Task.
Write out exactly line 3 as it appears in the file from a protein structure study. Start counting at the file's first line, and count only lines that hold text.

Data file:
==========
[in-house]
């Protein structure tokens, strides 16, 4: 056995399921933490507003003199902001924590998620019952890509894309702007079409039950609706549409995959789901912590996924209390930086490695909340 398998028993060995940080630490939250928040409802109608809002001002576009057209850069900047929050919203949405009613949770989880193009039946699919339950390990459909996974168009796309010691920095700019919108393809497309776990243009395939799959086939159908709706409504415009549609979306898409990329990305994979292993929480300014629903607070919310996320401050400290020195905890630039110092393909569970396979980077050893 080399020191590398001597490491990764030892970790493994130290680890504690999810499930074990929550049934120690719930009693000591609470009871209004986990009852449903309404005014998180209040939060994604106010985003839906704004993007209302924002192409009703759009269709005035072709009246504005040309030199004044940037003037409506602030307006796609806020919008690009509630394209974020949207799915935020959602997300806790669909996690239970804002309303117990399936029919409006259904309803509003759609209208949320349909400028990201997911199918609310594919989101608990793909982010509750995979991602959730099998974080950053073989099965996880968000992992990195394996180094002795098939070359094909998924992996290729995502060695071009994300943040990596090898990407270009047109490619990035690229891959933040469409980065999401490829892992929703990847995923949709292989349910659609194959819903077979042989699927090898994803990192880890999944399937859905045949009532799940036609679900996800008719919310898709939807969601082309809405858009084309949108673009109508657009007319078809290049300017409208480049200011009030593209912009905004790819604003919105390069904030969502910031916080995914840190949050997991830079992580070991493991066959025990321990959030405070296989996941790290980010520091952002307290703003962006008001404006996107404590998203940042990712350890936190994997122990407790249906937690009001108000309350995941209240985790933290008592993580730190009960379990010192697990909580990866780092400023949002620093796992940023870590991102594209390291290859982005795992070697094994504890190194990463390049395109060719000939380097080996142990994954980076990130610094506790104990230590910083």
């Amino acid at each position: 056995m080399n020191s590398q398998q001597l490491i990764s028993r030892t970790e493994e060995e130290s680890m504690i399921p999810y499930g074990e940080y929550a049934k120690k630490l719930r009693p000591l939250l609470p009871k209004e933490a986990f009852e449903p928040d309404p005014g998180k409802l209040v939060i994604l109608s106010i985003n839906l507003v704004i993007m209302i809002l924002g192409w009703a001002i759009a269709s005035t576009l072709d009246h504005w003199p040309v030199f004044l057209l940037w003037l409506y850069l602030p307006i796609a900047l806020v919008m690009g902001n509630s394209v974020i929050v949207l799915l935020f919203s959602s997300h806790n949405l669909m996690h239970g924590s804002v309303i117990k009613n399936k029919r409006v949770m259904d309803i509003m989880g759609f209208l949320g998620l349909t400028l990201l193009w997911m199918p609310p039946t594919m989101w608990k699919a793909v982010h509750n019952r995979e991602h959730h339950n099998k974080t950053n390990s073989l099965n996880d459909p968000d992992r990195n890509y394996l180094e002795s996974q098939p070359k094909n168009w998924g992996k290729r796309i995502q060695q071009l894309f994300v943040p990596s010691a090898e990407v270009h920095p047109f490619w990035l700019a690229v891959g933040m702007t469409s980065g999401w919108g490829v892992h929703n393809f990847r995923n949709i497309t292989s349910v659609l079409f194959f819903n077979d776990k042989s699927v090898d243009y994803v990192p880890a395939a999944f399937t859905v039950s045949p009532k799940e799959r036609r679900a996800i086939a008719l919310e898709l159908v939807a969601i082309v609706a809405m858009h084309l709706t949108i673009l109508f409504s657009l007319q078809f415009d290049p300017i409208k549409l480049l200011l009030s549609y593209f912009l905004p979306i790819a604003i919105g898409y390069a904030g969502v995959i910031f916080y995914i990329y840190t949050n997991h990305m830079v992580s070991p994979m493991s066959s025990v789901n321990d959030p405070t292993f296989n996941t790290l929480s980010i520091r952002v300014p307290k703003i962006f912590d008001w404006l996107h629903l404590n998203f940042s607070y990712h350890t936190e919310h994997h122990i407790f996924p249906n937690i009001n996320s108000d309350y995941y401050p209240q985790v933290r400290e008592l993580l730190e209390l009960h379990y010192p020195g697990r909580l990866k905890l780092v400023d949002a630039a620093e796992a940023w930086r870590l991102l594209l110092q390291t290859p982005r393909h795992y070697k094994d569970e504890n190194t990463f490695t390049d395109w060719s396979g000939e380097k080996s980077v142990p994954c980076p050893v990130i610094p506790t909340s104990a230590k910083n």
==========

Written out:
């Amino acid at each position: 056995m080399n020191s590398q398998q001597l490491i990764s028993r030892t970790e493994e060995e130290s680890m504690i399921p999810y499930g074990e940080y929550a049934k120690k630490l719930r009693p000591l939250l609470p009871k209004e933490a986990f009852e449903p928040d309404p005014g998180k409802l209040v939060i994604l109608s106010i985003n839906l507003v704004i993007m209302i809002l924002g192409w009703a001002i759009a269709s005035t576009l072709d009246h504005w003199p040309v030199f004044l057209l940037w003037l409506y850069l602030p307006i796609a900047l806020v919008m690009g902001n509630s394209v974020i929050v949207l799915l935020f919203s959602s997300h806790n949405l669909m996690h239970g924590s804002v309303i117990k009613n399936k029919r409006v949770m259904d309803i509003m989880g759609f209208l949320g998620l349909t400028l990201l193009w997911m199918p609310p039946t594919m989101w608990k699919a793909v982010h509750n019952r995979e991602h959730h339950n099998k974080t950053n390990s073989l099965n996880d459909p968000d992992r990195n890509y394996l180094e002795s996974q098939p070359k094909n168009w998924g992996k290729r796309i995502q060695q071009l894309f994300v943040p990596s010691a090898e990407v270009h920095p047109f490619w990035l700019a690229v891959g933040m702007t469409s980065g999401w919108g490829v892992h929703n393809f990847r995923n949709i497309t292989s349910v659609l079409f194959f819903n077979d776990k042989s699927v090898d243009y994803v990192p880890a395939a999944f399937t859905v039950s045949p009532k799940e799959r036609r679900a996800i086939a008719l919310e898709l159908v939807a969601i082309v609706a809405m858009h084309l709706t949108i673009l109508f409504s657009l007319q078809f415009d290049p300017i409208k549409l480049l200011l009030s549609y593209f912009l905004p979306i790819a604003i919105g898409y390069a904030g969502v995959i910031f916080y995914i990329y840190t949050n997991h990305m830079v992580s070991p994979m493991s066959s025990v789901n321990d959030p405070t292993f296989n996941t790290l929480s980010i520091r952002v300014p307290k703003i962006f912590d008001w404006l996107h629903l404590n998203f940042s607070y990712h350890t936190e919310h994997h122990i407790f996924p249906n937690i009001n996320s108000d309350y995941y401050p209240q985790v933290r400290e008592l993580l730190e209390l009960h379990y010192p020195g697990r909580l990866k905890l780092v400023d949002a630039a620093e796992a940023w930086r870590l991102l594209l110092q390291t290859p982005r393909h795992y070697k094994d569970e504890n190194t990463f490695t390049d395109w060719s396979g000939e380097k080996s980077v142990p994954c980076p050893v990130i610094p506790t909340s104990a230590k910083n």